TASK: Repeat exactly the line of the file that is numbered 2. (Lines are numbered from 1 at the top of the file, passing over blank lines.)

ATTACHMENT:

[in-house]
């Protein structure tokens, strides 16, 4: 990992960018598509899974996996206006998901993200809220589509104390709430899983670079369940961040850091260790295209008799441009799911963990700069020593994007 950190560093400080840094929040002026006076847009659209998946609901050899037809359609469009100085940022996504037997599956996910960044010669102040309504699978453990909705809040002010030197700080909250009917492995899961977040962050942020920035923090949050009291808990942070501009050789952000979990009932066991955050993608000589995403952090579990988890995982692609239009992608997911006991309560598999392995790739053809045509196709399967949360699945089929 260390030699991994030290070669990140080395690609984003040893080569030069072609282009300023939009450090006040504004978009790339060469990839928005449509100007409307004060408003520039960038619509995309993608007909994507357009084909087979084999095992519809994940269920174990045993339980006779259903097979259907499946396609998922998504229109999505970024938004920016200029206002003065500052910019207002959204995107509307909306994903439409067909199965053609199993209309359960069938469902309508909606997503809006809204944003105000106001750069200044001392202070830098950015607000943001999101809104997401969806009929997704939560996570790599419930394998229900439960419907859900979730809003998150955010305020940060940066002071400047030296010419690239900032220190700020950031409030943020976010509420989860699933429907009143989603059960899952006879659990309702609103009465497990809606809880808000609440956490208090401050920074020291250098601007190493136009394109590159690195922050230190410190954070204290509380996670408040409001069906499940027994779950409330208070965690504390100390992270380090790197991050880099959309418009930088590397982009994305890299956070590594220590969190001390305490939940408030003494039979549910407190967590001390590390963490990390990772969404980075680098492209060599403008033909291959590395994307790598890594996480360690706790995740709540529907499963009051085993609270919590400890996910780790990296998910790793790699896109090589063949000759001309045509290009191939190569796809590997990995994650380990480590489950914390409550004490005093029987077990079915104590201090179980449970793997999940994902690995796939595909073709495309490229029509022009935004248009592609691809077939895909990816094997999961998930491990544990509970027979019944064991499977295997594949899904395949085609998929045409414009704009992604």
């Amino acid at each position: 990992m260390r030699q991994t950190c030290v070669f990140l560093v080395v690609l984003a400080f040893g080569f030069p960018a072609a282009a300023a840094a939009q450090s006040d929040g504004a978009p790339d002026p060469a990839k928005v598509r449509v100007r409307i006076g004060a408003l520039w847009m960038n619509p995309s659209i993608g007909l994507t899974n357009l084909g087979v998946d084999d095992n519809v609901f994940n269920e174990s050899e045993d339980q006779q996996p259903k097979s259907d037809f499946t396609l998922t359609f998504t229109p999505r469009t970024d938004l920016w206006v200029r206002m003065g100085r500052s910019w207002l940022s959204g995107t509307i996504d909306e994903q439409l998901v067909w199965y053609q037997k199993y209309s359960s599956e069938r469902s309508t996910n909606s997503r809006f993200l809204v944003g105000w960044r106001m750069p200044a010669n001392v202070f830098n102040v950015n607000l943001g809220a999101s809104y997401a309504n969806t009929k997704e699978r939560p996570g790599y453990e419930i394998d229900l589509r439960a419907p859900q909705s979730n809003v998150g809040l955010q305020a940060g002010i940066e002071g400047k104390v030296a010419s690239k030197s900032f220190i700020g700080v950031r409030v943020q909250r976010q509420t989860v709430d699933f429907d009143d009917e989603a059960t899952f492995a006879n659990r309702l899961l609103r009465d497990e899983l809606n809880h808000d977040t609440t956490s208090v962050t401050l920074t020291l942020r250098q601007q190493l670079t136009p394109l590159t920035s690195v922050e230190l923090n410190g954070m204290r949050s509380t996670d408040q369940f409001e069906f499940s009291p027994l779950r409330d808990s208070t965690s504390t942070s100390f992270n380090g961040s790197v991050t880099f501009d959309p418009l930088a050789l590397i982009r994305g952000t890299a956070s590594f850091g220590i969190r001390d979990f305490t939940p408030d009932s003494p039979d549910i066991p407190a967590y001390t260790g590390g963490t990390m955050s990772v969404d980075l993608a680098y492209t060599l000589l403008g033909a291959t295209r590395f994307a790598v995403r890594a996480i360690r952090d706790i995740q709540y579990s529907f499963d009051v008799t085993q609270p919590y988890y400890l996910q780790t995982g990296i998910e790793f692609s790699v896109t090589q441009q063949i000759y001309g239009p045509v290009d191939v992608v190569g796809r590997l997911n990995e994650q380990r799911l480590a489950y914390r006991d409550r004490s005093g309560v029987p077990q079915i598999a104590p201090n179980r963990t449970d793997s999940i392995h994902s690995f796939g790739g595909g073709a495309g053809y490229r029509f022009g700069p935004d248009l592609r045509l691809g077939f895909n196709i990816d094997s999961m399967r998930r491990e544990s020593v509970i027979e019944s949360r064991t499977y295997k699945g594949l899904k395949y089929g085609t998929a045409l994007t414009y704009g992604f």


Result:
């Protein structure tokens, strides 16, 4: 990992960018598509899974996996206006998901993200809220589509104390709430899983670079369940961040850091260790295209008799441009799911963990700069020593994007 950190560093400080840094929040002026006076847009659209998946609901050899037809359609469009100085940022996504037997599956996910960044010669102040309504699978453990909705809040002010030197700080909250009917492995899961977040962050942020920035923090949050009291808990942070501009050789952000979990009932066991955050993608000589995403952090579990988890995982692609239009992608997911006991309560598999392995790739053809045509196709399967949360699945089929 260390030699991994030290070669990140080395690609984003040893080569030069072609282009300023939009450090006040504004978009790339060469990839928005449509100007409307004060408003520039960038619509995309993608007909994507357009084909087979084999095992519809994940269920174990045993339980006779259903097979259907499946396609998922998504229109999505970024938004920016200029206002003065500052910019207002959204995107509307909306994903439409067909199965053609199993209309359960069938469902309508909606997503809006809204944003105000106001750069200044001392202070830098950015607000943001999101809104997401969806009929997704939560996570790599419930394998229900439960419907859900979730809003998150955010305020940060940066002071400047030296010419690239900032220190700020950031409030943020976010509420989860699933429907009143989603059960899952006879659990309702609103009465497990809606809880808000609440956490208090401050920074020291250098601007190493136009394109590159690195922050230190410190954070204290509380996670408040409001069906499940027994779950409330208070965690504390100390992270380090790197991050880099959309418009930088590397982009994305890299956070590594220590969190001390305490939940408030003494039979549910407190967590001390590390963490990390990772969404980075680098492209060599403008033909291959590395994307790598890594996480360690706790995740709540529907499963009051085993609270919590400890996910780790990296998910790793790699896109090589063949000759001309045509290009191939190569796809590997990995994650380990480590489950914390409550004490005093029987077990079915104590201090179980449970793997999940994902690995796939595909073709495309490229029509022009935004248009592609691809077939895909990816094997999961998930491990544990509970027979019944064991499977295997594949899904395949085609998929045409414009704009992604």